What would be the differences between potassium sulfate in its granular form versus the water soluble almost-powder form. As it's the same chemical formula, I'm mostly interested in the release time, or delayed release...
Water soluble potassium sulfate is absorbed very quickly by plants (I've noticed effects the same day; it definitely has an effect on tomatoes and peppers within one to three days), and can also be used as a foliar spray. I've used it a lot (the AlphaChemicals brand from Amazon and eBay--you'd probably be better off buying it from AlphaChemicals themselves, though). The water soluble kind is used in hydroponic gardening, too.
Granular potassium sulfate is more likely to be naturally mined, and organic approved, as opposed to synthetic. It is used to amend soil (e.g. to correct deficiencies found in a soil test prior to planting anything); so, I assume it is known for having a long-term impact.
In our clay loam soil, water soluble potassium sulfate doesn't entirely leach through the soil quickly; I mean, if I add a fair amount of it (like one or two tablespoonfuls) in the hole when I transplant a cantaloupe from a foam cup, it feeds the plant for months, and impacts the fruit quality a lot (favorably). I don't know that it would stick around in the soil for years (I imagine the granular kind would); it probably depends on your soil and what chemicals it interacts with in your soil. It's pretty hard to burn a plant with potassium sulfate; I've experimented with it a lot (just the water soluble AlphaChemicals kind), and never actually burned a single plant with it.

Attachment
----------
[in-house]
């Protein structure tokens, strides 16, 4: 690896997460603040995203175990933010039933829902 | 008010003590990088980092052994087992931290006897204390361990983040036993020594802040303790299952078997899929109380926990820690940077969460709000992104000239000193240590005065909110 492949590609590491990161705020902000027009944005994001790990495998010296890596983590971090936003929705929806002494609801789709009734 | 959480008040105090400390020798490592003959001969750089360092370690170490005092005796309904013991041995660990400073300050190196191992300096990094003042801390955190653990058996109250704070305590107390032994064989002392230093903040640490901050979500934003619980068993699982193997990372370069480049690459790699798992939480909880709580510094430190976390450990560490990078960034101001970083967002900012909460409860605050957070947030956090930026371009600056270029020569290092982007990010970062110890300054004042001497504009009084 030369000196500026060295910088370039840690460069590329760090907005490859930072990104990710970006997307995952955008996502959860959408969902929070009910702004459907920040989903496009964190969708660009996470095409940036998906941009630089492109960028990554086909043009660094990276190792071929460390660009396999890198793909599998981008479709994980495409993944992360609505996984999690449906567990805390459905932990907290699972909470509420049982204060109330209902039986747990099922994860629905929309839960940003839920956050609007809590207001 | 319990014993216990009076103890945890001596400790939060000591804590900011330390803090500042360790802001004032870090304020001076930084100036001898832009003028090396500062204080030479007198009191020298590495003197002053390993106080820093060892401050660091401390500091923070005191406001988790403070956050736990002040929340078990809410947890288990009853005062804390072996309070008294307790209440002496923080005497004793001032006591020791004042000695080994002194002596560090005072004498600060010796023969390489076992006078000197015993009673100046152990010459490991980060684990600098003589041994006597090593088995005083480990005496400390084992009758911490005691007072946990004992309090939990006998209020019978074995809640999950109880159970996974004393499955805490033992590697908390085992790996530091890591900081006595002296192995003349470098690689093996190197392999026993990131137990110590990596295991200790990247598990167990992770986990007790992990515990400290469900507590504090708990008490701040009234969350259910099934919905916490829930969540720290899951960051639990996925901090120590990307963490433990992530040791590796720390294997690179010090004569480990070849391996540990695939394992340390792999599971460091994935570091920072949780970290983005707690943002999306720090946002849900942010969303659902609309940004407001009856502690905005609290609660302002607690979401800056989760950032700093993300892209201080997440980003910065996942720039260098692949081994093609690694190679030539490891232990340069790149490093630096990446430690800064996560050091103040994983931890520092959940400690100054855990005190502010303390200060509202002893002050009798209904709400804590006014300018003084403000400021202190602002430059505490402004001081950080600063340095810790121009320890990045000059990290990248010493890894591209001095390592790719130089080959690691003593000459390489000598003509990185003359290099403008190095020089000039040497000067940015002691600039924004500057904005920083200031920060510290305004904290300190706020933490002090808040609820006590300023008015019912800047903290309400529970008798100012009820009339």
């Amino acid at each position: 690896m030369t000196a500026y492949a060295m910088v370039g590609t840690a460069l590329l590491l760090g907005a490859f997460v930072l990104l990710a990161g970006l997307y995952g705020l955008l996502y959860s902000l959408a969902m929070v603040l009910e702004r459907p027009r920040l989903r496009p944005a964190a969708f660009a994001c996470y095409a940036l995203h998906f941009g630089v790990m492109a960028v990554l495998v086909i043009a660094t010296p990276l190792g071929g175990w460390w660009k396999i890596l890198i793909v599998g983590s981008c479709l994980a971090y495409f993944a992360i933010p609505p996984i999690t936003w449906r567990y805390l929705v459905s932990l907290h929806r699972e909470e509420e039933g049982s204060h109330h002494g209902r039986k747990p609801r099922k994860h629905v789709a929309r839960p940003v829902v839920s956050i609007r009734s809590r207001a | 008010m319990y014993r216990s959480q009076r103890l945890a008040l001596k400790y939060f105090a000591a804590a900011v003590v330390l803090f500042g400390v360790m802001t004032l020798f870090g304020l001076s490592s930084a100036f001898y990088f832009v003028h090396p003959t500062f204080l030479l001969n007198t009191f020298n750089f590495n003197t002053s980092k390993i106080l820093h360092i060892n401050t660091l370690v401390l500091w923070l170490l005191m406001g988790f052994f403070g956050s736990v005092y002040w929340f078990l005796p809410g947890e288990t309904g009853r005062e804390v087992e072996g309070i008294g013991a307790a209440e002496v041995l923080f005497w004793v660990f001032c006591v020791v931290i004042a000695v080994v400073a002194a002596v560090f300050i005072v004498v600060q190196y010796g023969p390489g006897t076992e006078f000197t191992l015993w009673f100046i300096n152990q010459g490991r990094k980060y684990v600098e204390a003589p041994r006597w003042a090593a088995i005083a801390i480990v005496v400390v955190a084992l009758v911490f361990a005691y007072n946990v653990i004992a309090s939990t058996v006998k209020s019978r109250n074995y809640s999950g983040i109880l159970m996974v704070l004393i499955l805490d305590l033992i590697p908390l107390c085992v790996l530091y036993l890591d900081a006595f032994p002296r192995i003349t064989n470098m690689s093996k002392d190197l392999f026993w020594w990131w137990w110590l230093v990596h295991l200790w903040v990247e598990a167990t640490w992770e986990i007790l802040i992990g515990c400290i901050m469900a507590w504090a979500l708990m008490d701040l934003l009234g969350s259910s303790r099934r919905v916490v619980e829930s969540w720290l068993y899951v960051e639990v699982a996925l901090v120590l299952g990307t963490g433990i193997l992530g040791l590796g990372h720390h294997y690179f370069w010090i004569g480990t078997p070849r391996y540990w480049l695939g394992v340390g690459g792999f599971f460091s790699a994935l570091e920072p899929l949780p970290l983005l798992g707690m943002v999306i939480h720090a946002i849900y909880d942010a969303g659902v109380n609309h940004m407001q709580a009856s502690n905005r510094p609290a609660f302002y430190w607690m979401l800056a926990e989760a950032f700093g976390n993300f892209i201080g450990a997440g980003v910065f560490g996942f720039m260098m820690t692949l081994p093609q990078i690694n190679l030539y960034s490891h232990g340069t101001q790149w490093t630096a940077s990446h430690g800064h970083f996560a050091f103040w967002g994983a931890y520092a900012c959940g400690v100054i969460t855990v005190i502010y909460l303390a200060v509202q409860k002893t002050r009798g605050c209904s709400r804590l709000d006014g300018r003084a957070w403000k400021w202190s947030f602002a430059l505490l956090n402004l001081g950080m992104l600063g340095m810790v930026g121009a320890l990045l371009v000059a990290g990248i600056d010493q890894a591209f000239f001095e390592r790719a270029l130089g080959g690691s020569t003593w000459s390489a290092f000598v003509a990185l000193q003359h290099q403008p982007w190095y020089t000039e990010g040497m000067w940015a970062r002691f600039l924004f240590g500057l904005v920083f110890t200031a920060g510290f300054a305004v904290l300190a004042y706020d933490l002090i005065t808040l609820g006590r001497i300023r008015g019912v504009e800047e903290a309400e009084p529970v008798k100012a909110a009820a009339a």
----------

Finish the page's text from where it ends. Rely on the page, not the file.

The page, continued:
FYI: If you need both potassium and phosphorus, monopotassium phosphate is a good alternative to potassium sulfate with a similar potassium impact; there are both water soluble and granular forms of it, too, but I think they're all synthetic. I like Greenway Biotech's monopotassium phosphate (from their website).